C++ is immensely popular, particularly for applications that require speed and/or access to some low-level features. It extends C. Infact, at first, it was created as a set of extensions to the C programming language by Bjarne Stroustrup in 1979.
Let us look at the important terms and syntax before jumping into the internals of C++ programming.
C++ Operators specify what is to be done to objects with specific type. Operators act on expressions to form a new expression.
C++ is a typed language. That means, each variable is given a specific type which defines what values it can represent, how its data is stored in memory, and what operations can be performed on it.
A variable is a named location in memory. Variables are used to give a value a name so we can refer to it later.
The C++ language provides three types of decision statements: if-else, the conditional expression ?:, and the switch statement.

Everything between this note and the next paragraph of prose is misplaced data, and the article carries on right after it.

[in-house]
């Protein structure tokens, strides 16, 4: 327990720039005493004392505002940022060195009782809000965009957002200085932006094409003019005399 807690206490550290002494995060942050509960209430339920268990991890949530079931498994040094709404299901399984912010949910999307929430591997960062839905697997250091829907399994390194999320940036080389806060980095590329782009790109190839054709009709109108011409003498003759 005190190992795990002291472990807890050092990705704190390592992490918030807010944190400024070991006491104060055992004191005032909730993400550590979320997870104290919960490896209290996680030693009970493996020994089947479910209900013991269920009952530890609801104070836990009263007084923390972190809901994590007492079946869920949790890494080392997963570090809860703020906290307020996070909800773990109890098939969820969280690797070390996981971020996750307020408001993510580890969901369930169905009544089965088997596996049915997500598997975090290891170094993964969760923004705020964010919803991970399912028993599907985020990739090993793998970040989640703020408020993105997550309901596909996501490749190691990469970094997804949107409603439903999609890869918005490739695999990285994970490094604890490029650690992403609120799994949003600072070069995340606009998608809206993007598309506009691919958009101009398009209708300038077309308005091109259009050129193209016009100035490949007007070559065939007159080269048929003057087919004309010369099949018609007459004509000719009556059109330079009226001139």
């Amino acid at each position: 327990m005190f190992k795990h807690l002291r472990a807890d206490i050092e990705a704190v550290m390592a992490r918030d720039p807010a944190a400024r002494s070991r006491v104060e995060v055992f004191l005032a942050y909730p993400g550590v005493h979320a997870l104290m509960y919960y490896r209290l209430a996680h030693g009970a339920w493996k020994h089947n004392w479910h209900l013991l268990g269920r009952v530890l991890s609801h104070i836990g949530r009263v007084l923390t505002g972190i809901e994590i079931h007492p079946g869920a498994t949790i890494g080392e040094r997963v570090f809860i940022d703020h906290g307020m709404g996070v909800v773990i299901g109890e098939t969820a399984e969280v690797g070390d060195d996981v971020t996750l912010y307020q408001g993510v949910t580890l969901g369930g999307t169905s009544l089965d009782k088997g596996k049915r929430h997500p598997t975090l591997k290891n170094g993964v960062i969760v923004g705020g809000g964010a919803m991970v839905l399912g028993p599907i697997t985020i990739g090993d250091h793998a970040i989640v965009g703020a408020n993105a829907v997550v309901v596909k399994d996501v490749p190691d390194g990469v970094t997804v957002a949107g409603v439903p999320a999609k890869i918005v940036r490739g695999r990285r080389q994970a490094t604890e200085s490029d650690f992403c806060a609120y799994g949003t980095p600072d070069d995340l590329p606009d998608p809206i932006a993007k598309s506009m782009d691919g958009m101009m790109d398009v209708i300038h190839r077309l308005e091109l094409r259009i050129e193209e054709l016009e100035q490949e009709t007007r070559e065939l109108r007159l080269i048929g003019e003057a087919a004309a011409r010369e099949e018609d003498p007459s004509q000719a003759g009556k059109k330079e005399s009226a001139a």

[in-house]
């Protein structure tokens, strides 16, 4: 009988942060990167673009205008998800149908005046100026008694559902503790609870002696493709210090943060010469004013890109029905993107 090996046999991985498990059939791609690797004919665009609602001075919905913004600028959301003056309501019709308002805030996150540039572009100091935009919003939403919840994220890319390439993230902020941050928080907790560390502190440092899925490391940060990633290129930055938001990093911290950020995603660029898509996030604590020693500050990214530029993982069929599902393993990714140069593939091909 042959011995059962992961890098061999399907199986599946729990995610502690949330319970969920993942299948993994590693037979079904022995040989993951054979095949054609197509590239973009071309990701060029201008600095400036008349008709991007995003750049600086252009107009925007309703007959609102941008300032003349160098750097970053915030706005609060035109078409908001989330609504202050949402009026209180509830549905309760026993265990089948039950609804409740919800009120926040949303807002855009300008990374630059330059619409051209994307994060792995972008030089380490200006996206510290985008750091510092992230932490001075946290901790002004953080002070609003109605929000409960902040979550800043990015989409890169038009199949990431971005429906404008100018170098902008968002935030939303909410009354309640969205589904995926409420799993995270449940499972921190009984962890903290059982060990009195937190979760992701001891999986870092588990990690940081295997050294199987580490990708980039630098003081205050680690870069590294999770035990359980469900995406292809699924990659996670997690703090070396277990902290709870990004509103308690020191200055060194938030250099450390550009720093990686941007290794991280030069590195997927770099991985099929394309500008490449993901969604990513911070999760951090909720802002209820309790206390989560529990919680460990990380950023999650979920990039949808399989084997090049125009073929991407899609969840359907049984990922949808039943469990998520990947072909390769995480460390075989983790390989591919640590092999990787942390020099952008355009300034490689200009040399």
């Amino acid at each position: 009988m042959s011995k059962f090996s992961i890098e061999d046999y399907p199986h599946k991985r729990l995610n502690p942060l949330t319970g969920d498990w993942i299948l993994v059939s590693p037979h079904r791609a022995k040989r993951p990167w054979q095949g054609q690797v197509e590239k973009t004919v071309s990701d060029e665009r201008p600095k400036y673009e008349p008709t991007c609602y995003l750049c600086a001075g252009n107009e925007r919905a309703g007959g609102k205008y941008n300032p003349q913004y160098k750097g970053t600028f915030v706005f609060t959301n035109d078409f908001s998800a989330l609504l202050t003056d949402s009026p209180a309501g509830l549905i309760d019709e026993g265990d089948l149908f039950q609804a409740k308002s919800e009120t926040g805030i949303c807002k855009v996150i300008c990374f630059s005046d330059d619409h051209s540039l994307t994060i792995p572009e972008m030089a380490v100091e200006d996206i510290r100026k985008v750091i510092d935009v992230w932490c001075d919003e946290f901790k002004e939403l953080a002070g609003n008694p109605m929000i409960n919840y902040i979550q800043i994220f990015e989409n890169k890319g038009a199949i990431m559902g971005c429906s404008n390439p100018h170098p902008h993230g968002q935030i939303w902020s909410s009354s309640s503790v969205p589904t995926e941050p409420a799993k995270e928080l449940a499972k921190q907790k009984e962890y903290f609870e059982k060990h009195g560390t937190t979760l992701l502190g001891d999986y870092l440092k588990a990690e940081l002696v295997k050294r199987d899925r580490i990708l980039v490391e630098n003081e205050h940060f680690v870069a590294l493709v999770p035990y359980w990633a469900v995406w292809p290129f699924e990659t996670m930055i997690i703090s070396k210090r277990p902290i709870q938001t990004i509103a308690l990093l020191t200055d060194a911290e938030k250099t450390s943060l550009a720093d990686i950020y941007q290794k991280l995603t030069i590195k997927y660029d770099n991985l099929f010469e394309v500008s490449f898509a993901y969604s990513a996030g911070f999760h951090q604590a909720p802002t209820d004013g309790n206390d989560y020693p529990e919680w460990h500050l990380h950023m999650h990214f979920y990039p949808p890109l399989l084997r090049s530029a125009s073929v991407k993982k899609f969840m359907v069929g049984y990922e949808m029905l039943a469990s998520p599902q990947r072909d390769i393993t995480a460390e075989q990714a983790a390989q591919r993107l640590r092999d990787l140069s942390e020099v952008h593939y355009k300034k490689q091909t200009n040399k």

Iteration statements create loops in the program. In other words, it repeats the set of statements until the condition for termination is met. Iteration statements in C++ are for, while and do-while.
A structure is a group of heterogeneous data elements grouped together under one name. These data elements are called members and they can have different types and different lengths.
A function in C++ is a module of code that takes parameters in , does some computation, and returns a new piece of information based on the parameter information. Functions present a higher level of abstraction and facilitate a divide-and-conquer strategy for program decomposition.
In C++, the functions are said to be overloaded if two or more functions share the same name differs in their parameter declarations and the process is referred to as function overloading.